Queensryche have never done what was expected of them. They pioneered progressive metal with the legendary concept album Operation: Mindcrime but followed it up with the pop-metal blockbuster Empire. Then they followed Empire with the dark, moody Promised Land. They finally released a sequel to Operation: Mindcrime in 2006, and followed that up with American Soldier, a heavy, intense journey into to horrors of war, both physical and emotional, culled from interviews with actual returned servicemen. New album Dedicated To Chaos (Roadrunner) is a complete about-face from American Soldier, a rhythm-driven, kaleidoscopic examination of modern attention spans (or the lack thereof).
Drummer Scott Rockenfield and bass player Eddie Jackson kickstarted the direction of the album when they turned in a series of riffs and jams that were a world away from the guitar-driven darkness of American Soldier. “That’s what makes it interesting and keeps us coming back for more as musicians,” says singer Geoff Tate, down the line at 2am Melbourne time. “In fact, one of the things that drew us together years ago when we first started out was the ability for almost everyone in the band to really communicate their thoughts on music, and to share their musical influences, which are pretty vast. I think if you look at all of our record collections we probably own every record ever made! I personally own seven or eight thousand records!”
After the pervasive darkness of Operation: Mindcrime II and American Soldier, it’s understandable that Queensryche would feel like exploring a lighter vibe on Dedicated To Chaos. Whereas the previous two releases were particularly guitar-driven, Chaos is built around riffs turned in by drummer Scott Rockenfield and bass player Eddie Jackson, and adorned with layers of sound that only seem to reveal themselves on repeated listens.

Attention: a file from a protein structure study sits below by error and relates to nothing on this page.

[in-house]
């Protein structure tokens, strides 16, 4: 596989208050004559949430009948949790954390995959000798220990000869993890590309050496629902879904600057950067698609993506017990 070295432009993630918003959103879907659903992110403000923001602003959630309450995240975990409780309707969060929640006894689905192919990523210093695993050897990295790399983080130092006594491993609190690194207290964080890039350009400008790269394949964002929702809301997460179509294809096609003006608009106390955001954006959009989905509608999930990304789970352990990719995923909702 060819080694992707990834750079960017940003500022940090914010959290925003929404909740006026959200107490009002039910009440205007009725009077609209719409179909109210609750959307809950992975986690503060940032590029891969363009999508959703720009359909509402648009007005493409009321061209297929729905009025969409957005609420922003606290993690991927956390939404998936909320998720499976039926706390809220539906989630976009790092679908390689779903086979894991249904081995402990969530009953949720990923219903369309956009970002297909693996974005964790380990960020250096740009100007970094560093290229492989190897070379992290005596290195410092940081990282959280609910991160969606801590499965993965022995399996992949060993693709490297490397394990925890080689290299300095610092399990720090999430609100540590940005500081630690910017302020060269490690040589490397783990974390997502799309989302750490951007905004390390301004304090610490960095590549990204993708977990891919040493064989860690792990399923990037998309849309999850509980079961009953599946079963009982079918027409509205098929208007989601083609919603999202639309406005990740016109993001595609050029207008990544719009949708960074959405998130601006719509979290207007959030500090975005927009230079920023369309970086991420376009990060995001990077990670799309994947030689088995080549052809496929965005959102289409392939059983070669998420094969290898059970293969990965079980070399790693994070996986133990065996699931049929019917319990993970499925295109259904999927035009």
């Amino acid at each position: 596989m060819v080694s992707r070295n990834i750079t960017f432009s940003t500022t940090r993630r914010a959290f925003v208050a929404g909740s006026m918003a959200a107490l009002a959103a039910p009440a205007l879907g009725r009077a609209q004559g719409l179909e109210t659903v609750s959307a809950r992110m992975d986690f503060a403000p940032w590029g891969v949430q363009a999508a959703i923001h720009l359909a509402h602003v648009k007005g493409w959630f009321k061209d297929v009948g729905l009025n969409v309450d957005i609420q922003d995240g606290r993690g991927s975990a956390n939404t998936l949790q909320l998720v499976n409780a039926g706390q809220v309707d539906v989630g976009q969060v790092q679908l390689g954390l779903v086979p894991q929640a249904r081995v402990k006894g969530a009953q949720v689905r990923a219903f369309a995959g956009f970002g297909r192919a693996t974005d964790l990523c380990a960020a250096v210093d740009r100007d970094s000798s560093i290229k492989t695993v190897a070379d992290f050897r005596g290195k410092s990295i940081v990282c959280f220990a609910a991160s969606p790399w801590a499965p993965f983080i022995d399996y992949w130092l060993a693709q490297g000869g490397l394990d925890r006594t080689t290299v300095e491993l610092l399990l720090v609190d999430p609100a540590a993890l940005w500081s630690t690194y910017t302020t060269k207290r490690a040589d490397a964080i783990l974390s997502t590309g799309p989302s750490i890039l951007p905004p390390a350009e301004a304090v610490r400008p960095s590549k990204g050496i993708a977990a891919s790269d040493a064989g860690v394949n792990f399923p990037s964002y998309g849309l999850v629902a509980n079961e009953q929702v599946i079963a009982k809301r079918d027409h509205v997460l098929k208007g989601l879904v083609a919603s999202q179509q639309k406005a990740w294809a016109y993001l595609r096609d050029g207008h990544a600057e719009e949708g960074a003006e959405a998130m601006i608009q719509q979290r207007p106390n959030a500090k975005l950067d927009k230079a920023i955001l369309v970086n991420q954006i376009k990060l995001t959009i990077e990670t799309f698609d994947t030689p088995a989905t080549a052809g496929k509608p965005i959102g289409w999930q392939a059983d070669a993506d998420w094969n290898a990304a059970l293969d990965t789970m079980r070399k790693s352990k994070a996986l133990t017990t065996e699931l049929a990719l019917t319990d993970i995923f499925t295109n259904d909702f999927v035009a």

“Get Started” is a suitably uptempo opener which recalls some of the vibe of 2000′s Q2K, with bright overdriven rhythm guitars and up-front drums, and the quiet verse/loud chorus dynamic is not entirely removed from the structures of Empire. But before long the album moves more into groove-heavy territory. At times sounding like a heavier version of singer Geoff Tate’s 2002 solo album
Recently I had the pleasure of interviewing Geoff Tate, vocalist for Queensryche (who just happen to be one of my favourite bands). Queensryche is about to release a bold new album called Dedicated To Chaos (via Roadrunner), and the ever-eloquent Mr. Tate took some time out to talk about the album’s unique direction and the changing way that listeners consume music.
Here’s a snippet.
Queensrÿche have an extremely varied back catalog – it all sounds like Queensrÿche but no two albums sound like each other.
In our stuff, we’re kind of a difficult band for a lot of people. We try really hard to stay out of categories and genres, and we don’t think of ourselves as anything other than Queensrÿche. We don’t attach ourselves or our thinking or identity to any genre. But the industry is kinda built around selling a genre. So record companies have a difficult time with us because we don’t fit neatly into a little package that they can market. We’re always experimenting with our music and pushing it in different ways, adding our musical influences into our writing. A lot of times people find that frustrating. They don’t see the art in it, which is beyond me, because that’s what I always look for in music. I see music as being strictly art. It’s not a competitive sport.
You can read the full interview here. Dedicated To Chaos is out on June 24 or 28 depending on which territory you’re in.
Queensryche’s new album, Dedicated To Chaos, will be released through Roadrunner/Loud & Proud on June 28. Here’s the cover and tracklisting.
01. Get Started
02. Hot Spot Junkie
03. Got It Bad
04. Around The World
06. Retail Therapy
07. At The Edge
09. Hard Times
11. I Believe
13. Wot We Do
14. I Take You
15. The Lie
16. Big Noize